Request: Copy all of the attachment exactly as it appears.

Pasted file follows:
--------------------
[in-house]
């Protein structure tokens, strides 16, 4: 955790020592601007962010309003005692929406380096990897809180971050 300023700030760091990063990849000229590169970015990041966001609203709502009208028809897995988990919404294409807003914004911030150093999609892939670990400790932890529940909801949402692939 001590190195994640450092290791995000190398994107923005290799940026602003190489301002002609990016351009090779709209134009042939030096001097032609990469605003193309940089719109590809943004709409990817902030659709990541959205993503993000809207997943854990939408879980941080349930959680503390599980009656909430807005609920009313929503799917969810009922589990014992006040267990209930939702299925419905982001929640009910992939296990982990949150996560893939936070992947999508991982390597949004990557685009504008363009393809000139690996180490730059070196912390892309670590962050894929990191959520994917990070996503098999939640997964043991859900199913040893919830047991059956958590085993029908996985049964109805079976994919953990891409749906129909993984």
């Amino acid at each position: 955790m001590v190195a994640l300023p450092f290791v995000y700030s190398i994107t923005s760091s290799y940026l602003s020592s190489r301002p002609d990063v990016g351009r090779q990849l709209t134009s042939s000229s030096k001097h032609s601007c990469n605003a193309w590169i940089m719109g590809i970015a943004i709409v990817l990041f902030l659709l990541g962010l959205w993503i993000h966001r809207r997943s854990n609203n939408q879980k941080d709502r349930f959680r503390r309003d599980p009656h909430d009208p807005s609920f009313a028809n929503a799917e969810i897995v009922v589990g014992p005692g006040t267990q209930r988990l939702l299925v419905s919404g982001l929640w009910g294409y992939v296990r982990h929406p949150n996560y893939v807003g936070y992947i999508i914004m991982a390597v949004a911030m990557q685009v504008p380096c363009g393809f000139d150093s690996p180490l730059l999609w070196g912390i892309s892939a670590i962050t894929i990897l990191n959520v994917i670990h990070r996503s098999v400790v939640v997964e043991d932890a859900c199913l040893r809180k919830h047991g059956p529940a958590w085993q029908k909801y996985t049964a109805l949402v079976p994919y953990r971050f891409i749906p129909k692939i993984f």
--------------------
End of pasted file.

[in-house]
């Protein structure tokens, strides 16, 4: 955790020592601007962010309003005692929406380096990897809180971050 300023700030760091990063990849000229590169970015990041966001609203709502009208028809897995988990919404294409807003914004911030150093999609892939670990400790932890529940909801949402692939 001590190195994640450092290791995000190398994107923005290799940026602003190489301002002609990016351009090779709209134009042939030096001097032609990469605003193309940089719109590809943004709409990817902030659709990541959205993503993000809207997943854990939408879980941080349930959680503390599980009656909430807005609920009313929503799917969810009922589990014992006040267990209930939702299925419905982001929640009910992939296990982990949150996560893939936070992947999508991982390597949004990557685009504008363009393809000139690996180490730059070196912390892309670590962050894929990191959520994917990070996503098999939640997964043991859900199913040893919830047991059956958590085993029908996985049964109805079976994919953990891409749906129909993984």
């Amino acid at each position: 955790m001590v190195a994640l300023p450092f290791v995000y700030s190398i994107t923005s760091s290799y940026l602003s020592s190489r301002p002609d990063v990016g351009r090779q990849l709209t134009s042939s000229s030096k001097h032609s601007c990469n605003a193309w590169i940089m719109g590809i970015a943004i709409v990817l990041f902030l659709l990541g962010l959205w993503i993000h966001r809207r997943s854990n609203n939408q879980k941080d709502r349930f959680r503390r309003d599980p009656h909430d009208p807005s609920f009313a028809n929503a799917e969810i897995v009922v589990g014992p005692g006040t267990q209930r988990l939702l299925v419905s919404g982001l929640w009910g294409y992939v296990r982990h929406p949150n996560y893939v807003g936070y992947i999508i914004m991982a390597v949004a911030m990557q685009v504008p380096c363009g393809f000139d150093s690996p180490l730059l999609w070196g912390i892309s892939a670590i962050t894929i990897l990191n959520v994917i670990h990070r996503s098999v400790v939640v997964e043991d932890a859900c199913l040893r809180k919830h047991g059956p529940a958590w085993q029908k909801y996985t049964a109805l949402v079976p994919y953990r971050f891409i749906p129909k692939i993984f």